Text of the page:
Descriptions of works of art in classical poetry are often susceptible to interpretation as instances of mise en abyme, i.e. miniature representations of (an aspect of) the work of which they are part. The Argonautica features two major instances of ekphrasis: the description of the pictures that adorn the Argo’s hull (1.130–48) and the description of the reliefs on the doors of the temple of Sol in Colchis (5.407–55). In this chapter This chapter shows how both passages, positioned at two crucial moments in the narrative (at the very beginning of the voyage in book 1 and right after the arrival of the Argonauts in Colchis in Book 5 respectively) reflect the poetics of the entire epic. The metapoetical significance of the ekphrasis in Book 1 is suggested by its close link to the immediately preceding passage describing the construction of the Argo. It is argued that the ‘Callimachean’ and Ovidian subject matter of the pictures on the hull should be read accordingly and point in the direction of Valerius’ positioning of his epic vis-à-vis his main model, Virgil’s Aeneid. This ekphrasis is clearly linked to the description of the temple in Book 5, which also features the construction of the Argo and has ‘Ovidian’ overtones as well. For instance, Valerius reads his main model – Virgil’s description of the temple of Juno in Aeneid 1 – through Ovid’s Metamorphoses, in which the palace of Sol is described (2.1–19). Together, these two interconnected ekphraseis reveal Valerius’ self-conscious positioning of his Argonautica in the epic tradition.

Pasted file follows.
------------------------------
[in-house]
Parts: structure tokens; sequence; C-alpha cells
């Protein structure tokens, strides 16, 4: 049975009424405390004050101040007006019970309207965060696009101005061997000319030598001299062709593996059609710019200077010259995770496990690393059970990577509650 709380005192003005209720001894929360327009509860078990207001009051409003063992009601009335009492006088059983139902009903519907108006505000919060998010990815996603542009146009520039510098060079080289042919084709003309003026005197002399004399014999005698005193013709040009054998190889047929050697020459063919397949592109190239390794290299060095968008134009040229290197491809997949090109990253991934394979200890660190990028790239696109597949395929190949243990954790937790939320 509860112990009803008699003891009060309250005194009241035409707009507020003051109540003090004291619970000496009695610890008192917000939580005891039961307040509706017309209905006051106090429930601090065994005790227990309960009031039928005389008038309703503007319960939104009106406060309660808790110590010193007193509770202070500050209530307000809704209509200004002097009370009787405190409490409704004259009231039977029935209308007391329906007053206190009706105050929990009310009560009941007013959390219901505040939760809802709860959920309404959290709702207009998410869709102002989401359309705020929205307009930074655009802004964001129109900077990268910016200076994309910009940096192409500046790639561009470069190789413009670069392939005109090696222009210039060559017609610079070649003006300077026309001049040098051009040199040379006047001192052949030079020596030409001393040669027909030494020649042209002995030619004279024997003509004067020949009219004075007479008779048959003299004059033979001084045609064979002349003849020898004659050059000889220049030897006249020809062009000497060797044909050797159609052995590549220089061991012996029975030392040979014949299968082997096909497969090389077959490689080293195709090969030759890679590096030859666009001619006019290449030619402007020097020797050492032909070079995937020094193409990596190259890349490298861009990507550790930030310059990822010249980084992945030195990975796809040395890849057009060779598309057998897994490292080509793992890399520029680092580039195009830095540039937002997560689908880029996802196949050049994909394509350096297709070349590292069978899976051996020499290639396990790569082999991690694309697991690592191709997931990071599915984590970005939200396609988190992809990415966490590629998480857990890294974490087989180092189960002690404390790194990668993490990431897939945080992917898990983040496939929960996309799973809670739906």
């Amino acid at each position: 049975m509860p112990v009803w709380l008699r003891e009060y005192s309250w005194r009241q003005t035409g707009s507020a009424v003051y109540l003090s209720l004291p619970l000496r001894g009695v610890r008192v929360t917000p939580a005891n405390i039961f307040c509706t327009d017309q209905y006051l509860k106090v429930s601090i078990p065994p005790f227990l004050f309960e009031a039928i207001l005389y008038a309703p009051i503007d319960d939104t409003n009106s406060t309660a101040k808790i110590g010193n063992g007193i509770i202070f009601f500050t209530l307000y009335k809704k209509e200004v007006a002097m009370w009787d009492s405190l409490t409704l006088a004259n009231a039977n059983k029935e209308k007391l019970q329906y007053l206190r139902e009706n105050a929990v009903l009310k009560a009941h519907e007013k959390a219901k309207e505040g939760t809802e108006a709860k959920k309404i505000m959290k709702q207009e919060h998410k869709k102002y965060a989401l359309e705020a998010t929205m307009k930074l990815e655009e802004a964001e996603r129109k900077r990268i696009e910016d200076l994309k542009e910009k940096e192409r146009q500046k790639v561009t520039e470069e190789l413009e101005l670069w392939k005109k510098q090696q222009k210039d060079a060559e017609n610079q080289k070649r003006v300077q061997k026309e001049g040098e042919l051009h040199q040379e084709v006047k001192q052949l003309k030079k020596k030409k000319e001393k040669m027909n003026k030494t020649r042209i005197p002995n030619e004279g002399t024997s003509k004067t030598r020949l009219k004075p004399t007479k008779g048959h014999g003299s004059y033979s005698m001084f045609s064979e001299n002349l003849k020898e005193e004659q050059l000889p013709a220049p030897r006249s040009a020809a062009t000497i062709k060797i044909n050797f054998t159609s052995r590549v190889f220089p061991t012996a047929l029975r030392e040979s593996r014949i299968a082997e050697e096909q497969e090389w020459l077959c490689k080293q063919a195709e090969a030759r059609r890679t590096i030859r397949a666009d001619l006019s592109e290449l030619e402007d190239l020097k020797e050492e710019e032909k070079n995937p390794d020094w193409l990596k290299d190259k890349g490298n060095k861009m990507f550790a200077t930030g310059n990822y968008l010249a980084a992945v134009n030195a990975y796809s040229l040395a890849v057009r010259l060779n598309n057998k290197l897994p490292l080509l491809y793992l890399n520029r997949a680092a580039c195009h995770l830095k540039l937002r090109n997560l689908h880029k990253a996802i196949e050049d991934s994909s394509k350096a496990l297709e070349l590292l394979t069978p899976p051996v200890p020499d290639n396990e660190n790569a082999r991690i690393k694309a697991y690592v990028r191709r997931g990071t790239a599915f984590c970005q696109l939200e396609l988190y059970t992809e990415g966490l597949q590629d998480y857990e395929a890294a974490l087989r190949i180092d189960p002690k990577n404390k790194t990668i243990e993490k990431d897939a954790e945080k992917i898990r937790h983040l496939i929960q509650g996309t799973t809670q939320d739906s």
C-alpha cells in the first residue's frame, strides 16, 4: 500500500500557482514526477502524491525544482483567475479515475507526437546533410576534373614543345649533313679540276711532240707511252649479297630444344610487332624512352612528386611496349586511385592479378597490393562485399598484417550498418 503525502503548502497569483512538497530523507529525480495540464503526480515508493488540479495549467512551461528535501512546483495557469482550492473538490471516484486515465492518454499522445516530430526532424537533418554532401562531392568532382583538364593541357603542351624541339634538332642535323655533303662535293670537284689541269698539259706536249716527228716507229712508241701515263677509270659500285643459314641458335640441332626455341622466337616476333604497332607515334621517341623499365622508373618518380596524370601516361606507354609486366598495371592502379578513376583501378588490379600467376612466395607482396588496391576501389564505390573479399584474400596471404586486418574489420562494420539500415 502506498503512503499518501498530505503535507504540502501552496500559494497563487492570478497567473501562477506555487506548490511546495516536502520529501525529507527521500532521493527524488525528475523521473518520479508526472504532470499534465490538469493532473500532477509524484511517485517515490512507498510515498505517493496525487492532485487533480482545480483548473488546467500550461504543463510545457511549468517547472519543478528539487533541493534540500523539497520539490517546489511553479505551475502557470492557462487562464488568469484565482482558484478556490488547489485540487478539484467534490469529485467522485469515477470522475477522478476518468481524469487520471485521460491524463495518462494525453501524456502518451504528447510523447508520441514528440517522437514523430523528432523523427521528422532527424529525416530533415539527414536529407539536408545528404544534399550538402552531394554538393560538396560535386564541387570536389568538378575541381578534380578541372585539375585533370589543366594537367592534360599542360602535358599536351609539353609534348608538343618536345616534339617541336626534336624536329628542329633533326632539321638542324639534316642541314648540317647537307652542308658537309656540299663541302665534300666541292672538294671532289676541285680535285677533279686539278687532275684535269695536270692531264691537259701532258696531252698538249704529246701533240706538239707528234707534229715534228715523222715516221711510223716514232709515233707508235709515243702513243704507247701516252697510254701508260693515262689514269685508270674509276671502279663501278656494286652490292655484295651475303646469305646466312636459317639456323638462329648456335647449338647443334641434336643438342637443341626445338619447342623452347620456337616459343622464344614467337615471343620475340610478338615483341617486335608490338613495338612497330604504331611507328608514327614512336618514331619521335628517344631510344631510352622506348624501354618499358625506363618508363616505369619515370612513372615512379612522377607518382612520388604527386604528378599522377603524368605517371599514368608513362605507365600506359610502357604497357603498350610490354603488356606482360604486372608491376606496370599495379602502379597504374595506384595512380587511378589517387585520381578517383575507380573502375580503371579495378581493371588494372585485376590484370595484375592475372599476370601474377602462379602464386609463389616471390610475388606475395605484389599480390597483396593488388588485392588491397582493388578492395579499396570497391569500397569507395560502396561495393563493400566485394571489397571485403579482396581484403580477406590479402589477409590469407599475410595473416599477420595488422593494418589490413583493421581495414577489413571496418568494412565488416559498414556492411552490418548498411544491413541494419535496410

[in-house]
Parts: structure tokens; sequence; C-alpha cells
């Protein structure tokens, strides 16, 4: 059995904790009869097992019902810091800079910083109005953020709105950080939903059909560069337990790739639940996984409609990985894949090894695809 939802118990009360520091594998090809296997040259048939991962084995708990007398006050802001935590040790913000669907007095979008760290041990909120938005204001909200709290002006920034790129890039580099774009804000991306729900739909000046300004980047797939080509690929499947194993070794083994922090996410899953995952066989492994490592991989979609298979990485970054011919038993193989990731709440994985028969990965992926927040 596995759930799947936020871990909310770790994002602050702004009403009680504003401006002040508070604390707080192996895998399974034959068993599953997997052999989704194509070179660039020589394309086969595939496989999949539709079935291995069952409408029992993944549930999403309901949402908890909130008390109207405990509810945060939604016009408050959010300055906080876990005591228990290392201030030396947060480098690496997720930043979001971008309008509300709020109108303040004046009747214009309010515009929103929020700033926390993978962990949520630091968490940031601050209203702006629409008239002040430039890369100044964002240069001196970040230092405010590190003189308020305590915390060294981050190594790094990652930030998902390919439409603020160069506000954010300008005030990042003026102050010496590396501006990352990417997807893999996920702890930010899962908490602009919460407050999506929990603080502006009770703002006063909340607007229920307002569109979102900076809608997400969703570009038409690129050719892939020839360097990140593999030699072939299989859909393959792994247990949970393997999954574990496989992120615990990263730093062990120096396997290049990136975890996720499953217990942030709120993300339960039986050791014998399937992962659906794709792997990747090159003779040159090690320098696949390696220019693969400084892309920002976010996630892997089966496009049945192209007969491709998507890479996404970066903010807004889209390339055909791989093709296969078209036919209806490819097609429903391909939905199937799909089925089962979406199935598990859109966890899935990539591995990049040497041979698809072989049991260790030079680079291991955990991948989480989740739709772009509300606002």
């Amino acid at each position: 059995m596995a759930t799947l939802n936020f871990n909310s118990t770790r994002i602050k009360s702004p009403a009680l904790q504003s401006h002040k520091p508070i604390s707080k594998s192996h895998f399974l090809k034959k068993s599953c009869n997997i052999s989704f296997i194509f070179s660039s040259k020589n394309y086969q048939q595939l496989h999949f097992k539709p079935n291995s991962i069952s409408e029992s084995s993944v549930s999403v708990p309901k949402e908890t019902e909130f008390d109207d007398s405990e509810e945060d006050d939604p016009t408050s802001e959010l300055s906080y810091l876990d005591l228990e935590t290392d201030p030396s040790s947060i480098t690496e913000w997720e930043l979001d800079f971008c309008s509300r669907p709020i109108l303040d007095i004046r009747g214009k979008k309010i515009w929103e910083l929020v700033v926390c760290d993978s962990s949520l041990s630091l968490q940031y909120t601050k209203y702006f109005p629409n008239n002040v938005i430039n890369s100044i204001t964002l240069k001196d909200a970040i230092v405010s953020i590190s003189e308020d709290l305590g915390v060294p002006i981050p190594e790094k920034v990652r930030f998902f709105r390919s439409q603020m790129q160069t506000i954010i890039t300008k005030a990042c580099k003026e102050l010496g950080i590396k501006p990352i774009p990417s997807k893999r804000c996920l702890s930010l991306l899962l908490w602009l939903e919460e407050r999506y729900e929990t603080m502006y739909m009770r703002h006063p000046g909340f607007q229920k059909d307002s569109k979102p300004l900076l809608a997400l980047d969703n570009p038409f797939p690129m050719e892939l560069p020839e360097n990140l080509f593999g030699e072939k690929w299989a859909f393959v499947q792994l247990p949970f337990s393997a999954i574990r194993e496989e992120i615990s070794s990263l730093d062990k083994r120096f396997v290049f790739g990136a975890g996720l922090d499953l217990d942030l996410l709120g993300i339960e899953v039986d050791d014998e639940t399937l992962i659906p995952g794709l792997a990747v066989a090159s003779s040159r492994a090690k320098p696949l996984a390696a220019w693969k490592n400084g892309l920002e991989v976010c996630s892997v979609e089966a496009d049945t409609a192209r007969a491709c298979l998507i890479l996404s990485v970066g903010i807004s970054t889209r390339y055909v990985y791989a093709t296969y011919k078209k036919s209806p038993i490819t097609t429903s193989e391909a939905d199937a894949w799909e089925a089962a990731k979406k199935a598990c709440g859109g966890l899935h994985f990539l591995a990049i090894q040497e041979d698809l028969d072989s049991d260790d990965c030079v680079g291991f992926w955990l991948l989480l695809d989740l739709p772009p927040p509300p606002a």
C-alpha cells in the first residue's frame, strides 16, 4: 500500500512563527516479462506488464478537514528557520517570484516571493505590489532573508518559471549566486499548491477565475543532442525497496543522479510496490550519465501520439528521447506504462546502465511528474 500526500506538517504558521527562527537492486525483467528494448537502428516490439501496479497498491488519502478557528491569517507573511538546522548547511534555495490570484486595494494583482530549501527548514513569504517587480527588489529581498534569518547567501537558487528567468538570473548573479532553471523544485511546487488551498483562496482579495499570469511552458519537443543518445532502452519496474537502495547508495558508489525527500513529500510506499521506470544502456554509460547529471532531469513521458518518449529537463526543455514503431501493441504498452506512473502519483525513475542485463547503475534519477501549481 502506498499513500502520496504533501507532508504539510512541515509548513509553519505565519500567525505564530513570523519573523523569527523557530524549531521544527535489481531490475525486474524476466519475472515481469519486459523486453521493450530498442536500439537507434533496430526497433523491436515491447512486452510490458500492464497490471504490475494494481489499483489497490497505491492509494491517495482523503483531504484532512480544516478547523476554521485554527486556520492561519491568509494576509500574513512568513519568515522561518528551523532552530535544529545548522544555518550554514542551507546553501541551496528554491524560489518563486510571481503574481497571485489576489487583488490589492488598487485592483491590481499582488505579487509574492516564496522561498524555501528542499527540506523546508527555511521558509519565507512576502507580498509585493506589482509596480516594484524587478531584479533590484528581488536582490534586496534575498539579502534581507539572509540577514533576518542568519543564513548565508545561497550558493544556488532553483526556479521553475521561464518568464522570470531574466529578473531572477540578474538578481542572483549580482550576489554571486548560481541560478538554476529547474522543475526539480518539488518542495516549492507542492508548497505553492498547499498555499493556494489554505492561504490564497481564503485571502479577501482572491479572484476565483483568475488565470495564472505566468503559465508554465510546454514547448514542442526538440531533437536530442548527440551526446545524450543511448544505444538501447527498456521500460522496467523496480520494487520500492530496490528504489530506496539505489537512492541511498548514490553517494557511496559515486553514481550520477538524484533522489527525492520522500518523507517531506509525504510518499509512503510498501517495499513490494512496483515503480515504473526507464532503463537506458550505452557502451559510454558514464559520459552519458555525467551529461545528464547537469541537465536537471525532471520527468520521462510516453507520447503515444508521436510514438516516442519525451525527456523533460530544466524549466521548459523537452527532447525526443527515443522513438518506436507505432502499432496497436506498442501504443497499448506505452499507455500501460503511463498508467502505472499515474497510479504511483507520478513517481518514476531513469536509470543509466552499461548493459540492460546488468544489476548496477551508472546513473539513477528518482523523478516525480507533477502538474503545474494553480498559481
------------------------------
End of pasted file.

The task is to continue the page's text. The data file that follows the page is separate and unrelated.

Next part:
|Title of host publication||Brill's Companion to Valerius Flaccus|
|Editors||M. Heerink, G. Manuwald|
|Place of Publication||Leiden|
|Publication status||Published - 2014|